At the ETSU Gray Fossil Site & Museum, volunteers are our Most Valuable People! By joining our team, you become part of a unique group of dedicated individuals who can be found in nearly every area of the museum. Together with students, volunteers are crucial to our fieldwork activities, laboratory processing, fossil preparation, and managing our collections.
Who Can Volunteer? Volunteer opportunities are available for people with a wide variety of experience or no experience at all. Currently, volunteers must be 18 or older.
New volunteers are only accepted prior to orientation dates scheduled in the Spring and Fall. Please contact us to ask about upcoming orientation dates.
*We are now accepting volunteers for Fall 2021 for the crucial task of wet-screening: sifting through the ancient pond sediment to separate out tiny fossils. Volunteer screeners will work in well-ventilated outdoor areas, with plenty of space for maintaining a safe social distance from others. Volunteer screeners should be prepared to perform minor physical labor and to spend at least three consecutive hours volunteering.
To become a volunteer, download a volunteer application online or pick one up at the museum. For more information please contact Shawn Haugrud at email@example.com.
Volunteers in the lab pick through fossil sediment to find microfossils, clean fossils, and reassemble them. These tasks take patience and a keen eye. New volunteers are trained thoroughly in basic techniques before advancing to more complex tasks. Volunteer opportunities in the lab are offered Tuesday through Saturday.
Field Work and Excavations
Volunteers in the field assist with excavation of fossil material and wet-screening of site sediments. These volunteers are often the first to see new and exciting findings, such as rare or undocumented extinct species, before they even go into the lab!
Volunteers interested in assisting with fossil excavations and field-work are first trained in our preparation laboratory. If you would like to become a field volunteer, please begin by applying to volunteer in the lab.
Volunteers in the Gray Fossil Site & Museum paleontology collections assist staff and students in cataloguing and re-housing fossils in our collection.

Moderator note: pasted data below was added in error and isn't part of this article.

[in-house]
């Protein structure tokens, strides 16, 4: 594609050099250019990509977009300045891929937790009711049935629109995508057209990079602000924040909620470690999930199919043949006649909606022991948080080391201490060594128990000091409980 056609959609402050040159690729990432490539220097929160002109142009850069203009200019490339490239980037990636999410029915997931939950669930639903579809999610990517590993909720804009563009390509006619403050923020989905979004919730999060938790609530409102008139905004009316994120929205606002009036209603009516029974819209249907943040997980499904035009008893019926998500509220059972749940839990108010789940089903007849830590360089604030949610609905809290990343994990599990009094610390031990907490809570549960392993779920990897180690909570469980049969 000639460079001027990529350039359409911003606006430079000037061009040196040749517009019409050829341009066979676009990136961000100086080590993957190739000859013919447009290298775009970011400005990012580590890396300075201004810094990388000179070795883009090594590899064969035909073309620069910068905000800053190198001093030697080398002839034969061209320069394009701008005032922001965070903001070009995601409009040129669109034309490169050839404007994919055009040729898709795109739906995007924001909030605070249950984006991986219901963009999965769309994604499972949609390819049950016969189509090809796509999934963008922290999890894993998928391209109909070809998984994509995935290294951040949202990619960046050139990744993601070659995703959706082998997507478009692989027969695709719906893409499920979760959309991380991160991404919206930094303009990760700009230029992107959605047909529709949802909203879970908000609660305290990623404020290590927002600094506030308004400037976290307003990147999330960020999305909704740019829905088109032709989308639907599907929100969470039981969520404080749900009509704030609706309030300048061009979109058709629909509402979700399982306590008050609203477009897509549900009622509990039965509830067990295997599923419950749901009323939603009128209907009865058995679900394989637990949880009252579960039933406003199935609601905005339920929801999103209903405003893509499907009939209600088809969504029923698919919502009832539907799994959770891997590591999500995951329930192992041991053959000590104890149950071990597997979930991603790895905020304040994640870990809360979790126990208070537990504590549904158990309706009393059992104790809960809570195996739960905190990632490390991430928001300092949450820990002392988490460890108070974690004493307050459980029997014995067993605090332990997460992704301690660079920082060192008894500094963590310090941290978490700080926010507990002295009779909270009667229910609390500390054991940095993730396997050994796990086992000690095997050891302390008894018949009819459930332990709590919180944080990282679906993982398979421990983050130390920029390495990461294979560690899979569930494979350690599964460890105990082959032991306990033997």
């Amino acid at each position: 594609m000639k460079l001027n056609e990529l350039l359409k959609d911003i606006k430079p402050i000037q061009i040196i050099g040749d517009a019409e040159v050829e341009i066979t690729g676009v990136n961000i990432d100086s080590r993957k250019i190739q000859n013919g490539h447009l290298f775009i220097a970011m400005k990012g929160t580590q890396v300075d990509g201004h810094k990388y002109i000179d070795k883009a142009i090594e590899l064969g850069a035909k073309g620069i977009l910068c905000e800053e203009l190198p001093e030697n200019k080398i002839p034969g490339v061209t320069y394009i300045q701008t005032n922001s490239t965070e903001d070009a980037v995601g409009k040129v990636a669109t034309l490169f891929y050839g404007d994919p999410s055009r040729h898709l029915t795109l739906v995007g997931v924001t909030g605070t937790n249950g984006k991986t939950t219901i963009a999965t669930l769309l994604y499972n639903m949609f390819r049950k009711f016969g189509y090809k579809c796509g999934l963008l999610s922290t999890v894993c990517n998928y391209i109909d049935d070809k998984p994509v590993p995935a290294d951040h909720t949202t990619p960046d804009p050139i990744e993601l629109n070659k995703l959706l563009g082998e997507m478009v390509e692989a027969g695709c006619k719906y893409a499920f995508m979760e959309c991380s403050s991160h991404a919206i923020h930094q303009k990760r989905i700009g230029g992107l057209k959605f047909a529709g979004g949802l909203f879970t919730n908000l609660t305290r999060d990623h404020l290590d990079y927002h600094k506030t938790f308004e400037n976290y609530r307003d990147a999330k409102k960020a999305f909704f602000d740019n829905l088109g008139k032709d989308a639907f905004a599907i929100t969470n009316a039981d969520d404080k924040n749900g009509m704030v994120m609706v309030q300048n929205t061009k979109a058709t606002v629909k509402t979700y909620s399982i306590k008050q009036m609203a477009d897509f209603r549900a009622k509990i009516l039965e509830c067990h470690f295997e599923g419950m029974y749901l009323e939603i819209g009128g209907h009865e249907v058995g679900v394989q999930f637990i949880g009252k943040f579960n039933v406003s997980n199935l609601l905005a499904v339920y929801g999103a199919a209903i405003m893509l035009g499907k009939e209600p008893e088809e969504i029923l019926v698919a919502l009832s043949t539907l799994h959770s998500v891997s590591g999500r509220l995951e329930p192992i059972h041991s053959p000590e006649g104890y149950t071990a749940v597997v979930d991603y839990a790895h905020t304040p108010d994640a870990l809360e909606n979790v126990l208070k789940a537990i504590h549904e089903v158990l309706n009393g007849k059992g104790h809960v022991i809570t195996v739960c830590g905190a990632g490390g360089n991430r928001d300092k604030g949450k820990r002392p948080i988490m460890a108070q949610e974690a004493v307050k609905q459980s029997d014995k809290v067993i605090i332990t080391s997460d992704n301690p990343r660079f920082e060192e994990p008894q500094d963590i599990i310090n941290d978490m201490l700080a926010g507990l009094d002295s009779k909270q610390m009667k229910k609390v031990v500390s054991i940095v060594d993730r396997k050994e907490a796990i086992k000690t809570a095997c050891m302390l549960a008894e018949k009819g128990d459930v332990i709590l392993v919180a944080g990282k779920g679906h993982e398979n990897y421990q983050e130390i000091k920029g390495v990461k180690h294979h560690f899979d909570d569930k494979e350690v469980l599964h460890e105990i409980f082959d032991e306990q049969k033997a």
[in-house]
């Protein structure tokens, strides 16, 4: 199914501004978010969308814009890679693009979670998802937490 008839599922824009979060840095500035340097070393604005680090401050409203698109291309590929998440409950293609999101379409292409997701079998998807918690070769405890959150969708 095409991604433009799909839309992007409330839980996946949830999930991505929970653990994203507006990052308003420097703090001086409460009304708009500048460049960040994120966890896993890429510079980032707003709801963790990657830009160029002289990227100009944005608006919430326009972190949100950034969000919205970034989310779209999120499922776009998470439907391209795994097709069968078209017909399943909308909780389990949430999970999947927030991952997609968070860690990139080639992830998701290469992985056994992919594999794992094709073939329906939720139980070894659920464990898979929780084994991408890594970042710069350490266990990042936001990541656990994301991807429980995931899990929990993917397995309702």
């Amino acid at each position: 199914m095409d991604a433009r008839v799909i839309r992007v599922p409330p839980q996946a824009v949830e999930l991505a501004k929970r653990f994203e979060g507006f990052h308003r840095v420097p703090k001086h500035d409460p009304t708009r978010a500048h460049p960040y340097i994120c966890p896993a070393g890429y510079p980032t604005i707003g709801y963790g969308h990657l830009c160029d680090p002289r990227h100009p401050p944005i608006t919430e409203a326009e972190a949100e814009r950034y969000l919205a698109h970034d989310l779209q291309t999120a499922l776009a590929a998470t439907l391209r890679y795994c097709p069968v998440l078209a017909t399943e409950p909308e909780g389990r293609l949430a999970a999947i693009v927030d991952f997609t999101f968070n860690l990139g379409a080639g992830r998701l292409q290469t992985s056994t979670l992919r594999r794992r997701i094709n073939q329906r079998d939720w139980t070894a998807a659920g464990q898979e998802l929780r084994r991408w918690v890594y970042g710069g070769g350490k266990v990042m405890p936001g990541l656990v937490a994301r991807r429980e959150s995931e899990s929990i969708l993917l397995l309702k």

You don't need to have any prior experience, just a willingness to learn. Extensive training is provided.
Absolutely! But you'll need to hone your skills by working in the lab first.
No. While many of our laboratory volunteers only come in one or two days a week, a minimum commitment of one-hundred (100) hours is required to volunteer in the lab. Laboratory training is extensive and it takes time to learn the skills you'll need to help us find microfossils and properly care for fossils brought in from the field. We need laboratory volunteers who are willing to invest time in gaining and practicing these skills.
New volunteers are trained on-site in the Preparation Laboratory. If you are also learning how to wet screen, this training will take place in the back of the fossil site which is just a short walk from the museum.
Lab volunteers must be age 15 or older. Our volunteers range from high school students to retired engineers and professors and from artists to medical doctors. Without this dedicated group we would not be able to retain our high level of productivity. You will need to fill out a volunteer application, provide references, and go through a training session to become a volunteer.
Sometimes you will work on your own project, but on other occasions you may work with a group of volunteers on a complex project. You'll be able to learn from the other volunteers by working with them as well.
You can volunteer in the lab Tuesday-Saturday between the hours of 9:00 a.m. to 4:00 p.m. The lab may occasionally be closed in the event that preparation lab staff are needed elsewhere in the museum or are out of town. Lab volunteers will be notified any time the lab must be closed during normal volunteer hours.
Shawn Haugrud is the Lab and Field Manager and head preparator. Shawn oversees all of the staff and volunteers who participate in excavations, screenwashing, and fossil preparation work.
Not right away! Before you work on research-sensitive or rare fossils, you will be asked to learn how to pick through microfossils, clean fossils, and reassemble small projects. Unless you have previous, extensive experience with fossil preparation techniques in a laboratory setting, you won't be able to jump right into a big project.
Join the Gray Fossil Site Volunteers!
Contact Shawn Haugrud at firstname.lastname@example.org. for more information.